DISCAIMER: This is a long ass post. I sure hope it’s worth the read. Writer (me), cannot be held responsible for winces, sighs, eye rolls or chocolate eating while reading said long ass post, unless reader (you), shares chocolate with writer (me.)
I can’t be 100% certain, but I don’t think I’ve actually written much, if anything, about my propensity toward workaholism. I am already loving the delicacy (slight touch o’bullshit) of this post, as I just mentioned having a “propensity” toward workaholism. Historically, it’s been far more than a propensity, slight leaning or minor tendency. It has been a…headfirst into any brick wall, full-speed ahead, balls out, whole mind, body and spirit, life-sucking activity.
Well, at least I’ve fully engaged in activity. That’s healthy, right?
The truth is, and I didn’t even know this until very recently – I’ve been embarrassed and ashamed about my workaholism. This is simply absurd for several reasons:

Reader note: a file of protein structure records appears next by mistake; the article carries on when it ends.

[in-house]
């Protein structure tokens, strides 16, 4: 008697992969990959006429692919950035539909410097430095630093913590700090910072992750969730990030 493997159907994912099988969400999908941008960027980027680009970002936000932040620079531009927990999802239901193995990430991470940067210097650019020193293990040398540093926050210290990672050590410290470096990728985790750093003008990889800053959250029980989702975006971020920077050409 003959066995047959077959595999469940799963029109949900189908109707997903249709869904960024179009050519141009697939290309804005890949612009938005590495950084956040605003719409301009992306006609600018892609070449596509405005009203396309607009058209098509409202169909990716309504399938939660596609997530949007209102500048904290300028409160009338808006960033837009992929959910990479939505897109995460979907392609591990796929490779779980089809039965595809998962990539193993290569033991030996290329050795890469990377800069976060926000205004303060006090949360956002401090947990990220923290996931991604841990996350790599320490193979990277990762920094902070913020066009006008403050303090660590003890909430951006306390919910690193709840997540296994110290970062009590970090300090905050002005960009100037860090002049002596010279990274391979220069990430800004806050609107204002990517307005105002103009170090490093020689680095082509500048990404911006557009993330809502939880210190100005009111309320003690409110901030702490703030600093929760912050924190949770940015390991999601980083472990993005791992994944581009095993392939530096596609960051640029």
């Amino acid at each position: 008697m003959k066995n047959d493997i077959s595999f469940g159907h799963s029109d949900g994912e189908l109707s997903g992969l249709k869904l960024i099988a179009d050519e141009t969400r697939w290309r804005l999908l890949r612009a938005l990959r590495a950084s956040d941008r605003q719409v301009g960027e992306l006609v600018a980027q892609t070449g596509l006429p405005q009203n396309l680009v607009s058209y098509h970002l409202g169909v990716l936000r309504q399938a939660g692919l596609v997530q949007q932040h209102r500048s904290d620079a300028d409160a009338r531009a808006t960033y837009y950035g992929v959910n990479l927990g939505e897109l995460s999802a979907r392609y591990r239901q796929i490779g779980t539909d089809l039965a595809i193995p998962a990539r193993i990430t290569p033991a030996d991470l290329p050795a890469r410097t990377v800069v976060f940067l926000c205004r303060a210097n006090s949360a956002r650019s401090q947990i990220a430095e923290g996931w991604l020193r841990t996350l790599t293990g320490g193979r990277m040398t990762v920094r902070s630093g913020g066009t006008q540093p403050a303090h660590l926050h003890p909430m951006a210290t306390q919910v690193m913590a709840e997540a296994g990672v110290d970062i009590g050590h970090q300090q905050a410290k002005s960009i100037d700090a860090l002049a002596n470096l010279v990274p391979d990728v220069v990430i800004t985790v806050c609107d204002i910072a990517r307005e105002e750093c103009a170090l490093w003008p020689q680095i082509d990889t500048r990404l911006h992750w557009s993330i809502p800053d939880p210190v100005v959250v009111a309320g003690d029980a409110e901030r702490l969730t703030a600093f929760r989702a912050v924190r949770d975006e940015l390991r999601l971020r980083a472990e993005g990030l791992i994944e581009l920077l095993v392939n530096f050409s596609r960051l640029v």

- Most people who know me already know I’m a workaholic. Duh.
- There’s nothing to be embarrassed or ashamed about. There are many workaholics and I fully believe I am never alone in anything.
- I have written about me performing as a dancing bottle of cleaning fluid. Now, that’s something to be embarrassed about and yet, I celebrate it. Go Ecolab and the clean hands of restaurant workers!
- I know that workaholism takes more work than actual work and if you’re a workaholic, maybe you can realize this and help yourself release workaholism.
Pretty much right out of the womb, I was a perfectionist and overachiever. My Parents will both tell you that all babies scream, but my scream was the loudest and most shrill. Then, there was the whole diaper situation. According to my Mom and Dad, my full diapers were pretty epic. See, then, I was more full of shit than I am now, but I also pooped with great enthusiasm and drive.